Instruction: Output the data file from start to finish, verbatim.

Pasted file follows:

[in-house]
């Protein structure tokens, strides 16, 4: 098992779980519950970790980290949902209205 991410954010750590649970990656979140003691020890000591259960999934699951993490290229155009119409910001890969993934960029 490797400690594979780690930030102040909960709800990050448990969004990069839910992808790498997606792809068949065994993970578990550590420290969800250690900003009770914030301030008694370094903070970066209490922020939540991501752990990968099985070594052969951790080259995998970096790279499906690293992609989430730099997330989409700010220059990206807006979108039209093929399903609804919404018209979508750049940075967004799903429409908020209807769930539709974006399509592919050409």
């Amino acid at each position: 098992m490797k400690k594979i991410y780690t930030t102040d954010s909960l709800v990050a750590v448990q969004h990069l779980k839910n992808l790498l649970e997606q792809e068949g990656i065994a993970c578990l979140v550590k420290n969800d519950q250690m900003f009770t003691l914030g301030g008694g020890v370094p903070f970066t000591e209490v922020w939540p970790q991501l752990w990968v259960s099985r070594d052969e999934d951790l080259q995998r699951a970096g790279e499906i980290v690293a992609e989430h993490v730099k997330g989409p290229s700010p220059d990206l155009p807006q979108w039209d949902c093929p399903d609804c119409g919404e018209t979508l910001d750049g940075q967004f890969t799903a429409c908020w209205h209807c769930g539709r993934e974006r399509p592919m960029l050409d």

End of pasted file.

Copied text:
[in-house]
């Protein structure tokens, strides 16, 4: 098992779980519950970790980290949902209205 991410954010750590649970990656979140003691020890000591259960999934699951993490290229155009119409910001890969993934960029 490797400690594979780690930030102040909960709800990050448990969004990069839910992808790498997606792809068949065994993970578990550590420290969800250690900003009770914030301030008694370094903070970066209490922020939540991501752990990968099985070594052969951790080259995998970096790279499906690293992609989430730099997330989409700010220059990206807006979108039209093929399903609804919404018209979508750049940075967004799903429409908020209807769930539709974006399509592919050409």
């Amino acid at each position: 098992m490797k400690k594979i991410y780690t930030t102040d954010s909960l709800v990050a750590v448990q969004h990069l779980k839910n992808l790498l649970e997606q792809e068949g990656i065994a993970c578990l979140v550590k420290n969800d519950q250690m900003f009770t003691l914030g301030g008694g020890v370094p903070f970066t000591e209490v922020w939540p970790q991501l752990w990968v259960s099985r070594d052969e999934d951790l080259q995998r699951a970096g790279e499906i980290v690293a992609e989430h993490v730099k997330g989409p290229s700010p220059d990206l155009p807006q979108w039209d949902c093929p399903d609804c119409g919404e018209t979508l910001d750049g940075q967004f890969t799903a429409c908020w209205h209807c769930g539709r993934e974006r399509p592919m960029l050409d």